POLICE have made a new plea to people to report racial and homophobic crime.
People who want to report such incidents can talk to specially trained council staff face-to-face and away from police stations.
Across West Yorkshire there are more than 180 places where people can report these kind of crimes.
They are in community rooms, housing offices and advice centres.
Staff will note the allegation details and forward a copy to the police's Community Safety Department in Wakefield.
The reports are then allocated to local police to investigate, in liaison with other agencies.
One of the recommendations of the Macpherson Report following the murder of London teenager Stephen Lawrence was that police forces acted to encourage the reporting of hate incidents.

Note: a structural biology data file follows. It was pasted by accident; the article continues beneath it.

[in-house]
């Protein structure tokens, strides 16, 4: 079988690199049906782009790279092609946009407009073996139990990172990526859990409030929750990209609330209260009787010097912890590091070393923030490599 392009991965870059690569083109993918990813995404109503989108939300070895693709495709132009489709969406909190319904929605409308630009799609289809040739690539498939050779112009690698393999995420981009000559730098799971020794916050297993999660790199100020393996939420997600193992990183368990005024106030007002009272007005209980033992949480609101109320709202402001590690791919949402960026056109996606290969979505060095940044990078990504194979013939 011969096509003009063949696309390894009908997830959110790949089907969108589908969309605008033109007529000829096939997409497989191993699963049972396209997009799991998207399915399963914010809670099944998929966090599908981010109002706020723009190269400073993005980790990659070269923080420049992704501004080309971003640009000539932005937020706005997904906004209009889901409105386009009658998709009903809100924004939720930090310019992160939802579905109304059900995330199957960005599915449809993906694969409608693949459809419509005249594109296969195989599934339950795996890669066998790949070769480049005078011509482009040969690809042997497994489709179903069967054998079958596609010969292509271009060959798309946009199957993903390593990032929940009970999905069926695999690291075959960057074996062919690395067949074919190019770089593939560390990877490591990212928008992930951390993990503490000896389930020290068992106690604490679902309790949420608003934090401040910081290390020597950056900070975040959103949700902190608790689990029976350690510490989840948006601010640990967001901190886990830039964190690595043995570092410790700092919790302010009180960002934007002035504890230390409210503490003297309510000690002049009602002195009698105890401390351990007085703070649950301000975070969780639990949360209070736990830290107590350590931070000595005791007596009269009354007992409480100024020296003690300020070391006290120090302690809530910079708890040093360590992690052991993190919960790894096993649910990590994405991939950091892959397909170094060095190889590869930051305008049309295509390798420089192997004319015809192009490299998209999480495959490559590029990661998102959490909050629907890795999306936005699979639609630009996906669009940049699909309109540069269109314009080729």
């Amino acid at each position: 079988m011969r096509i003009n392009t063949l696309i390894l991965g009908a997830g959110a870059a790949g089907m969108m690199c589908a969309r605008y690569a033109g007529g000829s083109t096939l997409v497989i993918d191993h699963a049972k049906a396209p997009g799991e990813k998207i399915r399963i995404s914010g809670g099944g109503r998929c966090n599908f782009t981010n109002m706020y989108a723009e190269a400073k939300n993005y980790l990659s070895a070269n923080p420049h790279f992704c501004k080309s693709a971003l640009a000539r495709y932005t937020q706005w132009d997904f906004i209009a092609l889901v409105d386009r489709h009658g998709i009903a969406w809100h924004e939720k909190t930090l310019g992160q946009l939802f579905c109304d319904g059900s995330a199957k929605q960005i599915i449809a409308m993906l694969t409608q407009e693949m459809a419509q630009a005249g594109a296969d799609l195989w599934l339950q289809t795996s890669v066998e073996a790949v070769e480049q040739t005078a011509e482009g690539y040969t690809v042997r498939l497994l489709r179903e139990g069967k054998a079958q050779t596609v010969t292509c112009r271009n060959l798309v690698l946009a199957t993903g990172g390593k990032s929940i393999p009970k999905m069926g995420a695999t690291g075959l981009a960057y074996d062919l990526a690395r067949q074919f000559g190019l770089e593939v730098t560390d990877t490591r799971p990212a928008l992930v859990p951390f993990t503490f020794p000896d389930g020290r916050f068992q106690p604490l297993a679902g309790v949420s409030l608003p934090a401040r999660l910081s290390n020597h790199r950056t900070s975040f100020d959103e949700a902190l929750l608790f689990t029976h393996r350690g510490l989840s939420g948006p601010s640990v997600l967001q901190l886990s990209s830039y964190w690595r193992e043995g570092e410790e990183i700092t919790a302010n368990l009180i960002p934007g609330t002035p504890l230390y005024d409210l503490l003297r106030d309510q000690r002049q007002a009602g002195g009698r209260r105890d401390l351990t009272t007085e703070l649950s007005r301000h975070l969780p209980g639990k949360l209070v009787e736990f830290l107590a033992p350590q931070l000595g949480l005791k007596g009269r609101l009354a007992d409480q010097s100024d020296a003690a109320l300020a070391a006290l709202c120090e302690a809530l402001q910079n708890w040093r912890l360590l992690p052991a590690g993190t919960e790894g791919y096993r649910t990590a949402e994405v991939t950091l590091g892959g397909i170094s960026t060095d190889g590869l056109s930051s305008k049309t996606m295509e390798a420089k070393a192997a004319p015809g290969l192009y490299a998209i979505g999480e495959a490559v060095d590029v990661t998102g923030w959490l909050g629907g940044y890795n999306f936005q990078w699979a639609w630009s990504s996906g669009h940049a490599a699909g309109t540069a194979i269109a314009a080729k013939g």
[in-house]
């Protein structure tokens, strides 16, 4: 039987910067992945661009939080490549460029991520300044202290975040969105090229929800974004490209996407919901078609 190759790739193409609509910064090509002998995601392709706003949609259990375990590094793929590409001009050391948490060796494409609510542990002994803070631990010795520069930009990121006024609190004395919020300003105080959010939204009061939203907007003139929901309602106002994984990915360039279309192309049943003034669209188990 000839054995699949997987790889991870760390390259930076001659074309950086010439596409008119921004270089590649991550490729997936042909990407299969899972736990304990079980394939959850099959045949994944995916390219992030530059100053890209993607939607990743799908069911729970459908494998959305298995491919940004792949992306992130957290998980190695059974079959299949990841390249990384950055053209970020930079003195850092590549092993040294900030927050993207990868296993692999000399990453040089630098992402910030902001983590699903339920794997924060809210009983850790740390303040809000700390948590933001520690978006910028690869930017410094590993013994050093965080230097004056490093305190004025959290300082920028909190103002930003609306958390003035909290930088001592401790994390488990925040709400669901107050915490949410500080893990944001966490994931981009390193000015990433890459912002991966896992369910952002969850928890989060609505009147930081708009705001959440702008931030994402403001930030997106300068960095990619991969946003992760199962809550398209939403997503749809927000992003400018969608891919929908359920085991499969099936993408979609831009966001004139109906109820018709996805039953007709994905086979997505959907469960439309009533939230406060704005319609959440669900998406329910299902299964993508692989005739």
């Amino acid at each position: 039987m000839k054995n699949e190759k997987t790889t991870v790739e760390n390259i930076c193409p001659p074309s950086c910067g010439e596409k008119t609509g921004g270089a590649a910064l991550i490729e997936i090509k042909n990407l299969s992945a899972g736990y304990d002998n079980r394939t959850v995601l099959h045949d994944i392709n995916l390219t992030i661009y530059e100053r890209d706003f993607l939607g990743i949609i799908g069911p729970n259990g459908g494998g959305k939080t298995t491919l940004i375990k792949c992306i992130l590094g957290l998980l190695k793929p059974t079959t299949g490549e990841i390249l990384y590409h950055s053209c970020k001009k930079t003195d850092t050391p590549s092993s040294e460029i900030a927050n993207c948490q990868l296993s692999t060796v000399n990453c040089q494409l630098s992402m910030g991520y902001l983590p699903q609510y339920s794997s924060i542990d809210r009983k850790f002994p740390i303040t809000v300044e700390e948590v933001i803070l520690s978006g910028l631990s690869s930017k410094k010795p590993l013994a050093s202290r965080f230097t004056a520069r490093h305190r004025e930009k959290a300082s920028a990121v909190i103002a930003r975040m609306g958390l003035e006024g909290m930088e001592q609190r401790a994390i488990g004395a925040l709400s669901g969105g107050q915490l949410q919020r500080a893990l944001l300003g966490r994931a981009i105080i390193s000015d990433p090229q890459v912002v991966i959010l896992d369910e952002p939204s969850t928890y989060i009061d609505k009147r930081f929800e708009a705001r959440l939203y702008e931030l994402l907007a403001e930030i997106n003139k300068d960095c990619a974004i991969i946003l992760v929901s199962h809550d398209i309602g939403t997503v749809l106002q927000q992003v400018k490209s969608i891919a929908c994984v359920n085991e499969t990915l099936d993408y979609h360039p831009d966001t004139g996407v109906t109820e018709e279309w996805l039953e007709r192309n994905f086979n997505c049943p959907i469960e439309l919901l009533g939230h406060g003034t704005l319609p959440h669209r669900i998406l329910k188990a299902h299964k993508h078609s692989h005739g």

West Yorkshire Police's community and race relations officer, Insp Mick Hanks, said: "By working with our partners in the five major councils we are providing greater accessibility for people to report hate incidents.
"We would still encourage the public to come to the police directly, but we do recognise that for various reasons this isn't always possible.
"The most important thing is that is the offence is reported," he added.
Since 2002, there have been more than 700 racial and homophobic incidents recorded away from police stations.
Insp Hanks said: "Although we have seen considerable success with the hate incident reporting centres, it's a fact that homophobic incidents are under- reported.
"We want to make people aware the facilities are there, so they don't have to suffer in silence and they also get access to the help and support they need.
"Any incident reported to us will be thoroughly and vigorously investigated. We hope higher levels of reporting will result in an increase in detections."
There are also dedicated 24-hour hate crime help- lines. They are 0800 138 1625 for racial incidents - offering callers a choice of nine languages - and 0800 138 1628 for homophobic incidents.